Thursday, October 15, 2015

The Last House on the Left (1972)


The Last House on the Left (USA, 1972) - Color, Director(s): Wes Craven
MPAA Rating: X
[UK: 18]
Approx. 84 min.

Z-rating: 2.5 stars out of 5

Cheese Factor: 2 stars out of 5


To kick off our week long tribute to Wes Craven, we have the film that first introduced the world to him. This low-budget exploitation flick, inspired by a Swedish film called The Virgin Spring, was produced by Sean S. Cunningham (who would later go on to direct Friday the 13th) and was heavily censored upon its release, even banned in some countries. The home video release would make it onto the UK's infamous Video Nasties banned list. Despite all of this, the movie was a commercial success, making over $3 million at the box offices. There are various cuts of the film and some scenes remain lost to this day due to copies being edited before they were shown.


The film is about two girls, Mari and Phyllis, who are headed to a concert in the city for Mari's 17th birthday. Along the way, they try to buy some pot and are kidnapped by a gang of four recently escaped criminals. Led by Krug (yeah, like Freddy Krueger) played by David Hess, they gang rape Phyllis while Mari watches on in horror. Meanwhile, Mari's parents are planning a surprise party for her back home. The next morning, Krug and the gang drive the girls out into the woods where they strip, torture and rape them again. After leaving the girls in the woods, they unknowingly end up at Mari's house and pretend to be traveling salesman. Mari's parents take them in for the night but then discover what they've done to their daughter. Now the parents want revenge!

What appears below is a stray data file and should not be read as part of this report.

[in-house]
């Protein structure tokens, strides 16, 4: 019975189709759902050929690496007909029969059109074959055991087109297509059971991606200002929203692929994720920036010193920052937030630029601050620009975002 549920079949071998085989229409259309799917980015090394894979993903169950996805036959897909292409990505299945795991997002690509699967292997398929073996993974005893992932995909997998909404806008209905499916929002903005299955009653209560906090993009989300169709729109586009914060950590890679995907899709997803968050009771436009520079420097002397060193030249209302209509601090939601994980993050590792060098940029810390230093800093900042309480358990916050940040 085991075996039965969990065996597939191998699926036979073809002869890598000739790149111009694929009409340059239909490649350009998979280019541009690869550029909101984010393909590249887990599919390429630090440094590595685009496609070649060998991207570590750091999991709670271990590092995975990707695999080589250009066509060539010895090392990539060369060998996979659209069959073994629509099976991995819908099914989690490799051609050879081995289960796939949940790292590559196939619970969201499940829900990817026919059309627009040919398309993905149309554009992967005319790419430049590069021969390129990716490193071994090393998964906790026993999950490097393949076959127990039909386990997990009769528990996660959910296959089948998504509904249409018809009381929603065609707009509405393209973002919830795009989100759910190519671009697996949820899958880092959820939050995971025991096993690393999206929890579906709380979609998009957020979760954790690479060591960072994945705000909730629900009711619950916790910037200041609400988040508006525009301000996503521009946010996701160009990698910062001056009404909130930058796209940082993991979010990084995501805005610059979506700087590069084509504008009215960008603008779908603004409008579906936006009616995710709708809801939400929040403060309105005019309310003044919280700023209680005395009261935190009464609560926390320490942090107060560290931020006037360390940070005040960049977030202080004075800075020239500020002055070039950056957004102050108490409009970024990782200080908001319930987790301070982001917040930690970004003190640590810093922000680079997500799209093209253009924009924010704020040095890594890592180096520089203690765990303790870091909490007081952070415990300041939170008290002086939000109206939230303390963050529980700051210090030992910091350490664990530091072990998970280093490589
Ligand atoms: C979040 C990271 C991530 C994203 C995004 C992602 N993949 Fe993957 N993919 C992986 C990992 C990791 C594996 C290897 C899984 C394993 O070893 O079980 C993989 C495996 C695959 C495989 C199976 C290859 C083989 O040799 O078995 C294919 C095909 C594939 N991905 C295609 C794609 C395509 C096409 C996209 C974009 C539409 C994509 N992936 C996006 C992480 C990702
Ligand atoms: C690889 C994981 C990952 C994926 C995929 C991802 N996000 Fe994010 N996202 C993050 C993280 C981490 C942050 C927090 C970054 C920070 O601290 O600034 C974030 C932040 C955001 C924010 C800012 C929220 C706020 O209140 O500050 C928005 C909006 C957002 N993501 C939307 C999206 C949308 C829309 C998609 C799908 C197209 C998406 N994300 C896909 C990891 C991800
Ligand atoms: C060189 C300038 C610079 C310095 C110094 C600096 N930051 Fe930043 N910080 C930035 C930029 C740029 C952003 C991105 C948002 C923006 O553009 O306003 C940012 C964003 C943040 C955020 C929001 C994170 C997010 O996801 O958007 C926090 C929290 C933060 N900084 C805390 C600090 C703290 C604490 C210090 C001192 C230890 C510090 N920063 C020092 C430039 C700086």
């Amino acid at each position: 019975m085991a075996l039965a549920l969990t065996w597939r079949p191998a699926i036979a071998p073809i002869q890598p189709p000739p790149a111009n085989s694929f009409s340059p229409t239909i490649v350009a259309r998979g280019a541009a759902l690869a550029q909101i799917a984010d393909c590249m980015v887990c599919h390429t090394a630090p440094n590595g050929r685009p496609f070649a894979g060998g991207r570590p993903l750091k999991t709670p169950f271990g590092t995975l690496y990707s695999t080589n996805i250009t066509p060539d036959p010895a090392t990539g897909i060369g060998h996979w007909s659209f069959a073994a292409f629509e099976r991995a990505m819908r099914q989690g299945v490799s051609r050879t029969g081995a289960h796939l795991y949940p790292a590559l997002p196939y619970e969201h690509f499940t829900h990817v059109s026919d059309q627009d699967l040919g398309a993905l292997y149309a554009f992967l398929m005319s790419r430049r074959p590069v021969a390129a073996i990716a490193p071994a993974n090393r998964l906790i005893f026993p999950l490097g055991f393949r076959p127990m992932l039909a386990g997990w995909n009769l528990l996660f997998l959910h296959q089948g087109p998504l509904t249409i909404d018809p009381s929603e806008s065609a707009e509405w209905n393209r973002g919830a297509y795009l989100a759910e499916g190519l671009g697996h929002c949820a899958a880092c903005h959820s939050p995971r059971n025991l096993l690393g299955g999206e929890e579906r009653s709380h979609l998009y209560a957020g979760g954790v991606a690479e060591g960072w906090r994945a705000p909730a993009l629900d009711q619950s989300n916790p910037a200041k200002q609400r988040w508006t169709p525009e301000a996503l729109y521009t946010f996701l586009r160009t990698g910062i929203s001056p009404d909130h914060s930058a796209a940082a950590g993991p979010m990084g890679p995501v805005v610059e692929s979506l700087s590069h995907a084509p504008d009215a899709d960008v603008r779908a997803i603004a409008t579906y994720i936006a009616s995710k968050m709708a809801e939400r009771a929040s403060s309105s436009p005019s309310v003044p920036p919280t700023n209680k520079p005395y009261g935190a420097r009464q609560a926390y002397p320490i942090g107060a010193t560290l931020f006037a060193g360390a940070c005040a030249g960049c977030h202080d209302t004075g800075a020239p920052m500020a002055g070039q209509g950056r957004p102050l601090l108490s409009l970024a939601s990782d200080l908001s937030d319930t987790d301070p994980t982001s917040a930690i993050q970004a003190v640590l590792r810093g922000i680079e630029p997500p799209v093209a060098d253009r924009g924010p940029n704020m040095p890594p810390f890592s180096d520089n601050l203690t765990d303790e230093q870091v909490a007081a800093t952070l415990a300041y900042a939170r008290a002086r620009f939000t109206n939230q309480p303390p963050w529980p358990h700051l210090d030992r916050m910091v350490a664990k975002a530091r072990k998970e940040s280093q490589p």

As far as shocking violence goes, I personally feel like it pales in comparison to films today. At the time of its release, however, the film was given an X-rating by the MPAA despite Wes Craven cutting up to 20 minutes worth of footage from the film. Supposedly Craven added it all back in and got an R-rating through a friend of his on the film board. Surprisingly, the film remained banned in the UK for 28 years until the uncut version finally received an 18 rating in 2002. In Australia, it was banned for 32 years until it finally got a DVD release in 2004. Without mentioning movies like A Serbian Film, I Spit on Your Grave, and the Guinea Pig movies, I feel like mainstream hard-R horror films contain more violence. I can understand how this movie might've been shocking for its time but it was rejected and banned in the UK as recently as 2001.


Nudity: I feel like doing some Joe Bob Briggs Drive-In Totals for this: 6 breasts, 2 bare buttocks, 2 hairy muffs, 2 instances of oral sex, forced lesbian rape, and implied gang rape. Aside from the nudity, most of the sexual sequences happen offscreen or are implied.


Gore: Multiple stabbings with a switchblade, shooting, throat slitting, castration via mastication, death by chainsaw, arms roll. Not explicitly violent when compared to movies like Saw, but I'm sure it was all pretty shocking for its time.


Awesome: Not very, I feel as though the reputation of this film precedes it. I can see why it's historically significant, ushering in an era when violent exploitation horror films became popular among grindhouse patrons. Making it onto the UK's Video Nasties list only helped further its reputation. However, with much of the sexual activity happening offscreen punctuated by awkward comedy scenes involving a couple of cops, the film's tone is inconsistent at best. I personally expected more from a film with the reputation this one has. In 2009, there was a remake produced by Wes Craven and was the first project of his new studio Midnight Pictures. Despite receiving mixed reviews, the new film upped the gore factor in the wake of films like Saw and Hostel. Between the two, I would probably recommend the remake as it would be more in line with the expectations of today's audiences.